In The Style Of Albert King

By Miguel Ángel Ariza

It may be that Mr. B.B. King gets world fame and deservedly so, recognised as the greatest bluesman of all time; and it may be that if you're going to buy just one blues record in your life, it’s a wise choice to get something by B.B. King. But if the blues comes calling at your door for a second time, if you feel the slightest interest in this style or simply are discovering blues for the first time, and you’ve been trapped forever knowing that the road that began with B.B. King goes straight through another king: Albert King.

For many he is the greatest bluesman of all time; for practically everyone else , he is only #2. We are not going to get into this debate because what we came here to tell you is how to get something similar to his tone but (spoiler alert), give up in advance, it is completely impossible.  

The main reason why he’s absolutely inimitable is because he was left-handed, something quite common for sure, but what is less common is that he didn’t change the strings around, which is to say he played a right-handed guitar but took it like a lefty leaving the first top string and the sixth below. This translates mainly into his glorious bendings, many with two strings, did not usually go from the bottom to top but rather the opposite, creating a unique sound which makes him someone special. In fact, Albert King has made it easier than any other blues guitarist for us to quickly recognise when another guitarist is trying to copy his way of playing. To give a classic example, it is more than evident when Stevie Ray Vaughan, one of his most outstanding students, ‘plays for’ Albert King. But even so, it doesn’t sound exactly the same as him now that SRV plays his style in standard tuning while King used an open tuning making it even harder exercise to copy his technique. Other bluesmen sound like blues, Albert King sounds like himself.

To end up being absolutely extraordinary, he linked his image and sound to the expired and quickly discontinued Gibson Flying V Korina. His first model, Lucy, from 1959 was his main instrument until, according to legend, he lost it in a card game. He would replace this model with another Gibson Flying V but this time from the late 60s. It was with this guitar he recorded some of the material that would make him immortal like Born Under a Bad Sign and the rest of his classics with Stax Records.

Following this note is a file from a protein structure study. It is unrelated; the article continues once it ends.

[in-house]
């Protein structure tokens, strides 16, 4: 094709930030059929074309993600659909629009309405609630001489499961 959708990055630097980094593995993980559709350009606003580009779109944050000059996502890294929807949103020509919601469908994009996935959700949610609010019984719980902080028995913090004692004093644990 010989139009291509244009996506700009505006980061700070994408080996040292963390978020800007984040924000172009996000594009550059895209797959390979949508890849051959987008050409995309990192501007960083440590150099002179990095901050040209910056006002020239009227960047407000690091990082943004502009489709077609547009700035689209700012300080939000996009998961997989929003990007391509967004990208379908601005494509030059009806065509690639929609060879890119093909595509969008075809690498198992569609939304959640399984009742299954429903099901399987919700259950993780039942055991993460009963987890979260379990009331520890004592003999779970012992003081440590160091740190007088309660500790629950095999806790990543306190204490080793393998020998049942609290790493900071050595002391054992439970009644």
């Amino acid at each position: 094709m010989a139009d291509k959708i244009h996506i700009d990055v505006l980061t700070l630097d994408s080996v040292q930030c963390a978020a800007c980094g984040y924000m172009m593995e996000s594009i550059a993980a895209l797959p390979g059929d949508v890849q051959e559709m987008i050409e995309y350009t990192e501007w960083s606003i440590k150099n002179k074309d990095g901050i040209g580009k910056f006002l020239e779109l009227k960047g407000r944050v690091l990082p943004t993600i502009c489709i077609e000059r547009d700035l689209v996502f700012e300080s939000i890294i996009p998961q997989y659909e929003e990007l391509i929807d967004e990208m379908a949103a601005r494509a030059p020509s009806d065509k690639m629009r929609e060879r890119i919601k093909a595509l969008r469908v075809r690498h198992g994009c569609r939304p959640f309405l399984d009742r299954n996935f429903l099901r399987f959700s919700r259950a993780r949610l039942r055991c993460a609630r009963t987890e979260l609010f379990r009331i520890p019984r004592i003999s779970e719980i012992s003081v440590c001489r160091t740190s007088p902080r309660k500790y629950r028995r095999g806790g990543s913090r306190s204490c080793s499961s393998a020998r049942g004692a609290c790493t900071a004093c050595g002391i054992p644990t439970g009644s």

We can see him in photos with some Fender Stratocaster but he always had the V as his main tool. In fact in the 80s we can see him with other arrow models made by luthiers, among which stands out his dark brown Lucy built by his friend Dan Erlewine, with his name written on the fretboard.    

Incredibly, by what we’ve been able to find out on the internet, these 3 guitars are in the possession of one person; we’re talking about a guy with a ponytail who has made a fortune beating people up and killing the bad guy in the last scene of hundreds of action films for over more than 4 decades: Steven Seagal, actor, and also musician and guitar collector.  

Continuing our review, do you think you can imitate our beloved Albert King? Well, now we must mention another of his most striking features. You’ve been thinking for years that the valves were the queens of tone and have spent thousands of euros on amps that weigh as much as a Sumo wrestler. Good, well you can throw them in the rubbish bin since the mythic tone of Albert King most often came from transistor amps such as the Roland Jazz Chorus 120 or an Acoustic 270 head mainly, although he has been seen with other brands, like Peavey.  



If you still feel like copying his sound, I have one last good piece of news: he didn’t use pedals. At least not on his most legendary recordings, though in the late 70s he liked to add a MXR Phaser. But the rest is pure genius, playing 6 strings fitted in that way. He shares his talent with B.B. King, and a mastery of the guitar and a voice that made them special. As we were saying, the fame of the first King is multiplied a thousand more than the second, but blues fans know that the difference in fame between them doesn’t translate as much in the quality of their music, nor their solos.    

Albert King is as much a king as B.B., but our throne isn’t made of iron, so they both fit.